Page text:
"Well," I replied, "best to let sleeping dogs lie . . . where this is concerned. Especially around here."
"Mums the word," laughed Tub with a comic arch of his bushy red eyebrows.
Tub became restless after a couple of hours drinking and wandered off to see the Innsmouth sights. He badgered me to go with him, but I was having no part of it. I warned him to watch his back and then watched him stagger out through the saloon's doors. I was actually glad to be rid of him, at least on a temporary basis. His absence would give me a chance to ask around and see what sort of fight setup they had going on Saturday nights.
It was already late in the afternoon and "Dagon's Den" was steadily attracting a greater number of customers. I wanted to talk to the fellow behind the bar before things got too crowded to talk.
I made my way to the bar and received a few not so subtle stares. I was weaving slightly in an effort to appear more drunk than I was. This was a necessary part of my act and had served me well in the past. When setting up a fight I'd learned it was best to not seem overly competent. That way local folks would get the impression that the club favorite would have an easy time of things. Then, me and my pals would make a sweet killing on the betting end of things. I wasn't the best boxer around, but I was a tough son-of-a-gun who won considerably more often than I lost. So, my plan was to make sure I got a shot at the local favorite.
Lord knows I'd done this routine more times than I could remember. These combination saloons and boxing clubs usually had several bouts on the fight card, consisting mostly of local talent. The main event would likely feature the local or club champion paired up against some out of town tomato can. At the end of the night it wasn't unusual for the champ to take on one or more amateurs from the audience, usually some drunken lout egged on by equally drunken friends. It was grand entertainment for everyone but the drunken fool. I'd seen a couple of men killed in these affairs and there was a growing outcry from segments of the public to have the government put an end to such barbarous displays. So guys like me needed to make hay while the sun was still shining.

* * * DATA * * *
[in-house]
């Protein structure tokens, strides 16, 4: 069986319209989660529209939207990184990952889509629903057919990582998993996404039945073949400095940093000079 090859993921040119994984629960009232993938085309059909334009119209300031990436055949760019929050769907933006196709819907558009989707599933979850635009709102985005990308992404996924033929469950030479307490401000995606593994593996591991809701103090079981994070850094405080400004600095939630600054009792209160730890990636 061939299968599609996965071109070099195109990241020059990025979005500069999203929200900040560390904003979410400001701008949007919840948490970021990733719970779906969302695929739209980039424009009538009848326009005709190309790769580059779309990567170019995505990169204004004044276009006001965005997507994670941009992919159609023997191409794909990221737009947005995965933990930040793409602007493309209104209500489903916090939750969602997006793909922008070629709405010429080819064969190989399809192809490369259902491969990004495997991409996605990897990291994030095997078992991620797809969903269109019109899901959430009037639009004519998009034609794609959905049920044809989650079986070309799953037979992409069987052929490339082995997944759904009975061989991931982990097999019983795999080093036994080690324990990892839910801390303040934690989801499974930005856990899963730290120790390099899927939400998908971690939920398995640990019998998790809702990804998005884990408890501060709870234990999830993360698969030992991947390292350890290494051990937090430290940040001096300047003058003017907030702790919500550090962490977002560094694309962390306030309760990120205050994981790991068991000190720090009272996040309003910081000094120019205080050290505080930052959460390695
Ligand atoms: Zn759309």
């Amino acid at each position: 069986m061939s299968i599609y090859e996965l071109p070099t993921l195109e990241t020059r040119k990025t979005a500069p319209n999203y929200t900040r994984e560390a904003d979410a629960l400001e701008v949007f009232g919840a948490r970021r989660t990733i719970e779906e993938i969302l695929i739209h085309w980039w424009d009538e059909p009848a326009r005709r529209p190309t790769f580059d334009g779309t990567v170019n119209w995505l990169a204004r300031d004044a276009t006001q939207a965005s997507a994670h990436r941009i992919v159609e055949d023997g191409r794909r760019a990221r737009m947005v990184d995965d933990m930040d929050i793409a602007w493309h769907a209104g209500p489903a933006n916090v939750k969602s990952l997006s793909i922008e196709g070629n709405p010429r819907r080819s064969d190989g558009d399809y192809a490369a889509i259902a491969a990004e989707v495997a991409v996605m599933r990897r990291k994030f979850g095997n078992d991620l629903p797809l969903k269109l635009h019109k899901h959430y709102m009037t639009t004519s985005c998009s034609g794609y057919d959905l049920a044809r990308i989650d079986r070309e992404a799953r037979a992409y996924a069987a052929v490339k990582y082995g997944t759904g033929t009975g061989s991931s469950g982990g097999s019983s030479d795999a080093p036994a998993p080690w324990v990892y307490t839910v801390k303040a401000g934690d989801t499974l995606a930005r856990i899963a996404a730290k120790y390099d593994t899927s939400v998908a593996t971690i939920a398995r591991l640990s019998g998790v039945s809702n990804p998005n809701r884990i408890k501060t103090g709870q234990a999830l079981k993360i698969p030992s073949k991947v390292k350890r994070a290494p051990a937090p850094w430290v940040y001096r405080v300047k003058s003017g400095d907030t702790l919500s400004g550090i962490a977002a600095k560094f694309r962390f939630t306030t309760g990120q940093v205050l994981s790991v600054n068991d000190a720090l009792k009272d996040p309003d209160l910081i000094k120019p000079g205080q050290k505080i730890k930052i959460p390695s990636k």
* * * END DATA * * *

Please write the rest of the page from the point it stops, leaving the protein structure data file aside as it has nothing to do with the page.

I lurched to the end of the bar where the balding, bug-eyed bartender was drying a mug with a dish towel that made me wonder why he bothered. He gave me a look which did little to conceal his disgust.
"The name's Peaster. Max Peaster," I said, extending my paw in greeting.
He continued to swab the glass and pointedly ignored my offer to shake hands. I pretended not to notice.
"I saw the ring in back," I said. "Gonna be some fights later tonight?"
He put the slightly cleaner mug down on the bar.
"Always is on Saturday night."
I waited for him to continue, but the ugly cuss wasn't much of a conversationalist as bartenders go. I could feel the interested stares from some of the locals and continued.
"I'm a bit of a pugilist myself," I said, picking up the mug he had rested on the bar. "Hey, you missed a spot."
"Really?" he replied in a dry, raspy voice.
I wasn't sure to which of the statements he was replying to, but pressed onward anyway.
"Yeah, that's right. Done a little bit of it in the service and still like to go a few rounds on occasion . . . especially if I can pick up a few bucks on side bets."
"Do tell," he replied.
I was trying to figure out how to draw the bartender out when he spoke again.
"If'n your still around tonight, there's a fellow that might oblige you."
Things were starting to look up. I knew the chances of getting a bout later in the evening were almost a sure thing.
"I'd be grateful if you could put in a good word for me to the promoter or whoever is in charge."
I placed a ten dollar bill under the mug and smiled. He smoothly retrieved the tip, filled the dirty mug with beer and place it in front of me.
"Consider it done," he said with a smile that I would be hard pressed to call warm.
I lifted the mug in a mock salute and had a helluva time forcing myself to partake of the amber-colored liquid that it contained. There was just something about the odd webbing between the fellow's fingers that sort of put me off.
I finished the beer and left "Dagon's Den" in search of Tub O'Brien. With any luck I might find him before he was too stewed to be of any use to me. I'd need a good man in my corner to watch my back in case things turned uglier than usual during the forthcoming bout. I also needed someone I could trust to handle the betting.